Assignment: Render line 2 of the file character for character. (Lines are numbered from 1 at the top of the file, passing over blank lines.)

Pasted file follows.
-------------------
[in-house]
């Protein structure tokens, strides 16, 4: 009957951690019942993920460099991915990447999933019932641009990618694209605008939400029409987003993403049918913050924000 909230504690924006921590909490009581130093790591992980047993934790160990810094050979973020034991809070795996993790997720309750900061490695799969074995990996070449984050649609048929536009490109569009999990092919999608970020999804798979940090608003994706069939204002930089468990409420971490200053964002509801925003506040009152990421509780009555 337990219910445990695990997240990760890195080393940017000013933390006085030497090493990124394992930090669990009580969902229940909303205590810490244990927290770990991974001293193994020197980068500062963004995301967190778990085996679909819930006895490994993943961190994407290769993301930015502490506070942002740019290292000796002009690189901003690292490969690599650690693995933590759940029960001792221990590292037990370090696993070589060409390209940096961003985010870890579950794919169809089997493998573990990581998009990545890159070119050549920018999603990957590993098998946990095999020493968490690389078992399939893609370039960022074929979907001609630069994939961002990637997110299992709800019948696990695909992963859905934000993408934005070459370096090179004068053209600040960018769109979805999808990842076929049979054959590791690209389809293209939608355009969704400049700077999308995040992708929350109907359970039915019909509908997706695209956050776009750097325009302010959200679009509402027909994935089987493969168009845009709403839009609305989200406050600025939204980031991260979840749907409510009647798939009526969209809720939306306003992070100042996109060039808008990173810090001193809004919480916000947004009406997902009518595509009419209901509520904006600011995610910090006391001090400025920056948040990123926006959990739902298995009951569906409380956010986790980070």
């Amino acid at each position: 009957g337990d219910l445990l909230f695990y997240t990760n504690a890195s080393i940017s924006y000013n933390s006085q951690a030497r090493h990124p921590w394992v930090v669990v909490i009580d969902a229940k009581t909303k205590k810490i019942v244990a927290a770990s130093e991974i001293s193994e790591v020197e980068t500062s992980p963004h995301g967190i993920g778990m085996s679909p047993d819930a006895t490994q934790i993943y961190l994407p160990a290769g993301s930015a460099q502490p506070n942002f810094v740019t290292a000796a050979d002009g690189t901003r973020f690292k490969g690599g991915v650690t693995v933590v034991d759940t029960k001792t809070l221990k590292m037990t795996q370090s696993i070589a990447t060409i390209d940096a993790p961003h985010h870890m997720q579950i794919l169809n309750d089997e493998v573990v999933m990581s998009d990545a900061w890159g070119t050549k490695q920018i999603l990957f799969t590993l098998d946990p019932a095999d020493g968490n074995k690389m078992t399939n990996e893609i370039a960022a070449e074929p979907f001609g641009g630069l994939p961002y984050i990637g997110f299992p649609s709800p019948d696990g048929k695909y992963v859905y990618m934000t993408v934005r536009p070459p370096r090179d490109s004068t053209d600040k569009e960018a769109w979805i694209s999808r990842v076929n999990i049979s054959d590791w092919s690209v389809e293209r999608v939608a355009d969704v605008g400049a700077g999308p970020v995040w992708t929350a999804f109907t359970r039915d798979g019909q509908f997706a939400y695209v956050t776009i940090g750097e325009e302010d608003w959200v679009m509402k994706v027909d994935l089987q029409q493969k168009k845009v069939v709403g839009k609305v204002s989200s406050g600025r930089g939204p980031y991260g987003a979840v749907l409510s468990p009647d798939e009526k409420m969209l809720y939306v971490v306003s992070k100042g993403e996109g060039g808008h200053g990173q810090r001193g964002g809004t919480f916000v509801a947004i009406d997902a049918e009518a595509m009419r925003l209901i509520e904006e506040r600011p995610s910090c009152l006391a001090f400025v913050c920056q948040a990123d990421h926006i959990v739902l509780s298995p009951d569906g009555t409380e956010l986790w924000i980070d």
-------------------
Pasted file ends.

């Protein structure tokens, strides 16, 4: 009957951690019942993920460099991915990447999933019932641009990618694209605008939400029409987003993403049918913050924000 909230504690924006921590909490009581130093790591992980047993934790160990810094050979973020034991809070795996993790997720309750900061490695799969074995990996070449984050649609048929536009490109569009999990092919999608970020999804798979940090608003994706069939204002930089468990409420971490200053964002509801925003506040009152990421509780009555 337990219910445990695990997240990760890195080393940017000013933390006085030497090493990124394992930090669990009580969902229940909303205590810490244990927290770990991974001293193994020197980068500062963004995301967190778990085996679909819930006895490994993943961190994407290769993301930015502490506070942002740019290292000796002009690189901003690292490969690599650690693995933590759940029960001792221990590292037990370090696993070589060409390209940096961003985010870890579950794919169809089997493998573990990581998009990545890159070119050549920018999603990957590993098998946990095999020493968490690389078992399939893609370039960022074929979907001609630069994939961002990637997110299992709800019948696990695909992963859905934000993408934005070459370096090179004068053209600040960018769109979805999808990842076929049979054959590791690209389809293209939608355009969704400049700077999308995040992708929350109907359970039915019909509908997706695209956050776009750097325009302010959200679009509402027909994935089987493969168009845009709403839009609305989200406050600025939204980031991260979840749907409510009647798939009526969209809720939306306003992070100042996109060039808008990173810090001193809004919480916000947004009406997902009518595509009419209901509520904006600011995610910090006391001090400025920056948040990123926006959990739902298995009951569906409380956010986790980070």